Studying How Plastic Pollution Enters Ocean Food Supply
Marcus Eriksen is not really fishing. He is catching plastic in the Atlantic Ocean. Eriksen wants to publicize the growing buildup of plastic waste in our oceans and to study its effects.
MARCUS ERIKSEN: “These are five sub-tropical gyres in the world where the majority of the plastic in the world accumulates.”
ANNA CUMMINS: “The gyre is formed by ocean currents that couple with the spinning of the Earth, the Earth's rotation. And what happens is that you have, effectively, a massive whirlpool, this large spinning system, where debris can accumulate.”
Anna Cummins and her husband Marcus Eriksen set up a not-for-profit group called the 5 Gyres Institute. It helps researchers with studies of plastic pollution in the oceans. Cummins says plastic bags and bottles have little or no value after they are used. Most plastic waste can be found in solid-waste landfills or along rivers. A lot of this waste also washes out to sea.
ANNA CUMMINS: “This becomes a problem in the marine environment because plastics are designed to last forever. They don't break down, they can't be digested by marine organisms and they persist in the ocean for thousands of years.”
When sailing, Eriksen and Cummins gather objects from the ocean's surface. Hundreds of things they caught have gone to a California laboratory for testing.
ANNA CUMMINS: “What shocked me the most on all these trips is to cross an ocean, to cross for thousands and thousands of miles, and find that every single sample we pull up has plastic.”
Some plastics stay in large pieces for a long time. But many break down into smaller particles.
MARCUS ERIKSEN: “The plastic out there. It's not a condensed island of trash. It's really spread out. And it's this plastic soup, that is from continent to continent.”
Animals mistakenly eat the smaller pieces of plastic or feed them to their young.
ANNA CUMMINS: “Roughly 43 percent of all marine mammals, 86 percent of all sea turtle species and 44 percent of sea bird species have been found with plastics in or around their bodies. Thirty-five percent of the samples of fish that we collected in the north Pacific had plastic in their stomachs.”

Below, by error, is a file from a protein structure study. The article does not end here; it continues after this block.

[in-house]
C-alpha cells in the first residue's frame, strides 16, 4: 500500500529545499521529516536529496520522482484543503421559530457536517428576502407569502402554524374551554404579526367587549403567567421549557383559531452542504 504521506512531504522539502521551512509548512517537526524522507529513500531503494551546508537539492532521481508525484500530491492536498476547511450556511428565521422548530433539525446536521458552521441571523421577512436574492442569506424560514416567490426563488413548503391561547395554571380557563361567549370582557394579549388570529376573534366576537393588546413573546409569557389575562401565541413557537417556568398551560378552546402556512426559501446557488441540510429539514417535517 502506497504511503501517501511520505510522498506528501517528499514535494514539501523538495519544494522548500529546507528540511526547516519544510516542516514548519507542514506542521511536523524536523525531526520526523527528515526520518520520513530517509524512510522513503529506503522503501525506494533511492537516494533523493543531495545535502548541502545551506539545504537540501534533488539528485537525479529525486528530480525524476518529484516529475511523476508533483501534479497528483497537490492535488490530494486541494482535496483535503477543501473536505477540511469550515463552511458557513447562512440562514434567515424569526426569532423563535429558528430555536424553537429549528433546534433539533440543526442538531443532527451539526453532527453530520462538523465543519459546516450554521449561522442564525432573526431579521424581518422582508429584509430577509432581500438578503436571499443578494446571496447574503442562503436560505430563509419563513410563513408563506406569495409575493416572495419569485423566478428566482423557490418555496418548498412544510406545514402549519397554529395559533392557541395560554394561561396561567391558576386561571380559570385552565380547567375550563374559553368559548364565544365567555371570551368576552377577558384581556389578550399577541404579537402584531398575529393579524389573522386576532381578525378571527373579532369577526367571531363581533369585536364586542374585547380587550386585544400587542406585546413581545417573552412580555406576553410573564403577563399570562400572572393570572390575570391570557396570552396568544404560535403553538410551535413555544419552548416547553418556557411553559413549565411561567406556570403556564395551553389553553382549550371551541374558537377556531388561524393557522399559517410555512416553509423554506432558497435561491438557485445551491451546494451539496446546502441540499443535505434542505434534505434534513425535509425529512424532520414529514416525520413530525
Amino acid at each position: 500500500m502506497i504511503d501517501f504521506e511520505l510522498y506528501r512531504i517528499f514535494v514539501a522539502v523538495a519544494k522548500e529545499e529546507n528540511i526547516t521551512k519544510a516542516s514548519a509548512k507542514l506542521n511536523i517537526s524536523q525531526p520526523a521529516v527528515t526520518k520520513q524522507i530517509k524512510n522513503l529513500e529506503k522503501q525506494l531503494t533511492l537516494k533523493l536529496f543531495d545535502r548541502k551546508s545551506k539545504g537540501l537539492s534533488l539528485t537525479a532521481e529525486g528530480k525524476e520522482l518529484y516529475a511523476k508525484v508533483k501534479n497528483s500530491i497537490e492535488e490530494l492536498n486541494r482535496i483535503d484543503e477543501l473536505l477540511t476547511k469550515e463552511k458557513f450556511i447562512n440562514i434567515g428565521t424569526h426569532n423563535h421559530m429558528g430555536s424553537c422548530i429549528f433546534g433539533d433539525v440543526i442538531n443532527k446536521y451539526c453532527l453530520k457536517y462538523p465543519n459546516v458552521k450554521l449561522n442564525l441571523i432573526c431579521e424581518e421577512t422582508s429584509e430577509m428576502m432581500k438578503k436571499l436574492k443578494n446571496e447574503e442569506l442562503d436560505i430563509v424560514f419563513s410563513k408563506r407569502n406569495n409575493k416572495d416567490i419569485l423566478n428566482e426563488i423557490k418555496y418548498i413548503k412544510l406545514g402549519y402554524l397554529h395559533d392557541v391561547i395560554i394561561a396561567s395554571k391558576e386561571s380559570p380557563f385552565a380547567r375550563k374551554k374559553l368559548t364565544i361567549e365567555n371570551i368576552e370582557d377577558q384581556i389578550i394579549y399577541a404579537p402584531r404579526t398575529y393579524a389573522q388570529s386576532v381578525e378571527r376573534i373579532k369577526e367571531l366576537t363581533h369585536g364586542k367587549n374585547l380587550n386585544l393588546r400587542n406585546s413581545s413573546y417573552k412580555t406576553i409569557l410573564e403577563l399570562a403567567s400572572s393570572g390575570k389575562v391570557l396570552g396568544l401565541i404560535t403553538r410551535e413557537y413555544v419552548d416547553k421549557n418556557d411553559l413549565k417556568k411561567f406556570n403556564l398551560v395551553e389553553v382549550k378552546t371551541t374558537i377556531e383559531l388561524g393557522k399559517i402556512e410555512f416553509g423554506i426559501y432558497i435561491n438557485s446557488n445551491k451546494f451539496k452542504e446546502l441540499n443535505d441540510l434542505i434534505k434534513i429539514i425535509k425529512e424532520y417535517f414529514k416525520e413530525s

5 Gyres Institute and its partners are now studying how plastics enter the ocean's food supply and their effects on human health.
MARCUS CUMMINS: “I had a chance to do what's called a ‘body burden analysis’ on my own blood. We looked into my blood serum to find, do I have the same chemicals that we know stick to plastic. And we found in my blood trace levels of PCBs, DDT, PFCs and higher levels of flame retardants. We don't know how these chemicals entered my body. As a woman, I know that these chemicals in my body will pass on to the next generation.”
Marcus Eriksen and his partners used 15,000 empty plastic bottles to build a boat they called “JUNKraft.” In 2008, they sailed from California through the North Pacific Gyre.
MARCUS ERIKSEN: “The North Pacific Gyre, it's surprising if you go only 1,000 miles off the coast of California, which is 7,000 miles from Japan, you still get a lot of Japanese and Chinese plastic.”
Eriksen and Cummins say the seas of plastic waste will be with us for a long time. But they believe there are solutions.
ANNA ERIKSEN: “The solutions, they don't begin on the ocean. They begin on land.”
MARCUS CUMMINS: “We also need to improve our recycling infrastructure. Here in this country, in the United States, we only recover and recycle roughly five percent of our plastics.”
Re-using plastics is one way. The husband and wife team say they support the wider use of biodegradable materials. They want more products re-designed so they can be used again and again. And they believe that people around the world need to understand the problem of plastic waste and its effect on the environment and our health. I'm Shirley Griffith.